Themes and Meanings
In 1954, the year before his death, Wallace Stevens was asked to define his major theme for a contributor’s column. His clear, direct statement might have been taken from almost any of his earlier critics’ analyses. His work, he said,suggests the possibility of a supreme fiction, recognized as a fiction, in which men could propose to themselves a fulfillment. In the creation of any such fiction, poetry would have a vital significance. There are many poems relating to the interactions between reality and the imagination, which are to be regarded as marginal to this central theme.
This summary statement encapsulates the general thrust of Stevens’s poetry and the motivation behind “The Idea of Order at Key West,” a relatively early poem.
One of the characteristics that establishes Stevens’s modernism is the self-reflexiveness of his work. His poems are all about writing poetry; they reflect themselves. This poem explores three questions, all relating to the creative act. It asks, What is the relationship between the imagination and reality in art? What does art do for, or to, its perceiver? Where does art originate?
The relationship between sea and song, as described in the first part of the poem, illustrates that ideally art puts reality into a human structure without violating the nature of that reality—that is, without falsification. The speaker emphasizes the role of the imagination as “maker” but suggests that the “she” who is the singer of the poem is being as true as she can to what she observes, considering the limitation that she must express her vision in the human vehicle of words. (That the imagined world must be bound by the real is suggested in other of Stevens’s poems, such as “The Ordinary Women.”)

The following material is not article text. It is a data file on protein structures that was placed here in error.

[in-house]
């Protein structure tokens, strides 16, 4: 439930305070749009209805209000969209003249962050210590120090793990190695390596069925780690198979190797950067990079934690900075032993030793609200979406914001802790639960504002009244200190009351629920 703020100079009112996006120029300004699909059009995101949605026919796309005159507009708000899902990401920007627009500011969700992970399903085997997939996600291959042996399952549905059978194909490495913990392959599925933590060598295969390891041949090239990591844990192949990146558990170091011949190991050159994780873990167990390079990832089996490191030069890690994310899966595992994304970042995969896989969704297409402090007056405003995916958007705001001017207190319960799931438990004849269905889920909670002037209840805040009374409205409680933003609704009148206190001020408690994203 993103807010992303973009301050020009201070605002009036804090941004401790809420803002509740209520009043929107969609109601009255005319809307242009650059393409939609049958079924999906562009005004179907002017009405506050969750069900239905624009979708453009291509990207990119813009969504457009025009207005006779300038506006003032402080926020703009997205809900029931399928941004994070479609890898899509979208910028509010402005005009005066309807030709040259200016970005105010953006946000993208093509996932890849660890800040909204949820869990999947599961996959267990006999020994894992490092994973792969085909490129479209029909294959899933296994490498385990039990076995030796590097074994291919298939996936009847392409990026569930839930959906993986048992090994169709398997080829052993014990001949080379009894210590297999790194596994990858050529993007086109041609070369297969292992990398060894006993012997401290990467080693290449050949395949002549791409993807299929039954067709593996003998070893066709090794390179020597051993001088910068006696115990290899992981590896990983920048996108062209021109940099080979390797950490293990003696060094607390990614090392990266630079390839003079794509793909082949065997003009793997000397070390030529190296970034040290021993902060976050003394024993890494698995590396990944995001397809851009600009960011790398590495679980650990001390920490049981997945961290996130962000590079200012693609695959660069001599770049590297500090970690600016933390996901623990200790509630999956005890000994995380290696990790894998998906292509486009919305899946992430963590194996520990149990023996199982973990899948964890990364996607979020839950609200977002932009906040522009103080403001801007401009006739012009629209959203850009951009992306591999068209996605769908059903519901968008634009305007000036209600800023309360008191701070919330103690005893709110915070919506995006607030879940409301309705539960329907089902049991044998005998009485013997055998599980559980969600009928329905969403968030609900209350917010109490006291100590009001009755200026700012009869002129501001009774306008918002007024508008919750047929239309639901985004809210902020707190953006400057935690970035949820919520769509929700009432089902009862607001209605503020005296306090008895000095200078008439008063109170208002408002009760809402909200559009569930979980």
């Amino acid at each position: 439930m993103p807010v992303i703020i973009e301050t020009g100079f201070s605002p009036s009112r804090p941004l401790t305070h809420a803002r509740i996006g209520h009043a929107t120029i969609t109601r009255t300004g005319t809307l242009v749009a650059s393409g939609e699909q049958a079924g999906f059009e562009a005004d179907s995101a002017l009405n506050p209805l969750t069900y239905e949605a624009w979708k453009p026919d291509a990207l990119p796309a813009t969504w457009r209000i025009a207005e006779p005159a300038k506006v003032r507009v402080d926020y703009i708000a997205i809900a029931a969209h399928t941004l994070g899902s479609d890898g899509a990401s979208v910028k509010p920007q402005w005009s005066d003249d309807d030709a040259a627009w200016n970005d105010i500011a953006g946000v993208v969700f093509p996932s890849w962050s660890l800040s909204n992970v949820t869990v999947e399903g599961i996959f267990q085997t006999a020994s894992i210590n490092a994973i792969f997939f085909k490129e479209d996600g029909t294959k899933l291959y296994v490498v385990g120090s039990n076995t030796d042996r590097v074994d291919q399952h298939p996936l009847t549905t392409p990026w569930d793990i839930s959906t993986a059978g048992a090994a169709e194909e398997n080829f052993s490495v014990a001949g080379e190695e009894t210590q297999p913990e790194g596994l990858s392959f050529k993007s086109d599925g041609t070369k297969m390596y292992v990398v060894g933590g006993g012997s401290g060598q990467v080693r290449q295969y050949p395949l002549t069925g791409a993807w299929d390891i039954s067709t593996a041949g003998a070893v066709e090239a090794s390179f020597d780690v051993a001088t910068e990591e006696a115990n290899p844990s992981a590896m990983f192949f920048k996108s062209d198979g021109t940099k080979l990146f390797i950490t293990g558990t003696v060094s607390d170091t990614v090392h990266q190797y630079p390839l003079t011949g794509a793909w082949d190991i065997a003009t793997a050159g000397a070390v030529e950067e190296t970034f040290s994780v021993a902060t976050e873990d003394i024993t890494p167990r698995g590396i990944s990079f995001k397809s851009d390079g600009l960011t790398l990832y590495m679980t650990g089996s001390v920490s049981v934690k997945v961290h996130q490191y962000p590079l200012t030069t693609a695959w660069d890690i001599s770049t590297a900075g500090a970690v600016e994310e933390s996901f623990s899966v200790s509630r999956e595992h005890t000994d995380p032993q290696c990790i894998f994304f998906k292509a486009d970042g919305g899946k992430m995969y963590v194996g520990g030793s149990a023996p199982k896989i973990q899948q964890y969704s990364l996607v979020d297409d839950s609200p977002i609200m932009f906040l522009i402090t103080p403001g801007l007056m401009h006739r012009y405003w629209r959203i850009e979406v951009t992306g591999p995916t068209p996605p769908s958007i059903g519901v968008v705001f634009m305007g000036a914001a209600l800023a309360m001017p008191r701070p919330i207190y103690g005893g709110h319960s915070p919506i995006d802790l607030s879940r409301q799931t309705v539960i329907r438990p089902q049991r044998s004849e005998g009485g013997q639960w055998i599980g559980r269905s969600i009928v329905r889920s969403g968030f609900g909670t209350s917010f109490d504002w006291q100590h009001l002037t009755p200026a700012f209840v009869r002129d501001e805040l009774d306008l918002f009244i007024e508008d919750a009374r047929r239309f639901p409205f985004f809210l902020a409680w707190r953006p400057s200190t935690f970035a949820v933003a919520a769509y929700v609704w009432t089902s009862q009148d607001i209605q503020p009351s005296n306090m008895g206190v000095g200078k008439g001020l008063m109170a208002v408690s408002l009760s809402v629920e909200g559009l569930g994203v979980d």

The question of what art does for its perceiver is given a double answer. Art provides an understanding of what would otherwise be the alien language of nature. Moreover, art increases one’s sense of one’s place in this world, although this position may be one of isolation and filled with uncertainties. In other words, art gives a heightened sense of both one’s world and oneself.
Finally, the source of art is represented as desire, as a human need that transcends logic. The source of art is a desire for truth and poetry at once. The poetic impulse is a furious need (a “rage”) to “order words of the sea,” or create order from the chaos of the world. Yet it is also a need to explore human origins and points of departure, “fragrant portals” barely perceived and shrouded in mystery. The pursuit of such understanding leads to both greater knowledge and more acute poetry (“In ghostlier demarcations, keener sounds”). The poet alters how he or she and others perceive reality, and the source of this change is the “blessed rage” that is the poet’s curse and gift.
Reality and the Imagination
Late in his career, in fact, a year before his death, Stevens was asked to define the major theme of his poetry. As quoted by Lucy Beckett in Wallace Stevens, Stevens wrote that there “are many poems relating to the interactions between reality and the imagination” but that these poems were marginal to the central theme of a supreme fiction. “The Idea of Order at Key West” explores both of these themes, though more explicitly it serves as a stage for the tension between human imagination and human realities. The questions the speaker asks get at the heart of this dialectic: Is the song and its power only an external reality? Or does the power of the song lie in one’s ability to transform it into something personal?
In his poem, “Thirteen Ways of Looking at a Blackbird ,” Stevens writes, “I do not know which to prefer, ‘the blackbird whistling / Or just after.’” In this poem, as in “Key West,” Stevens is torn between actually hearing the songs and remembering and replying to them in his head. Finally, as Stevens suggests in the poem, one can never wholly embrace one over the...
(The entire section is 1,386 words.)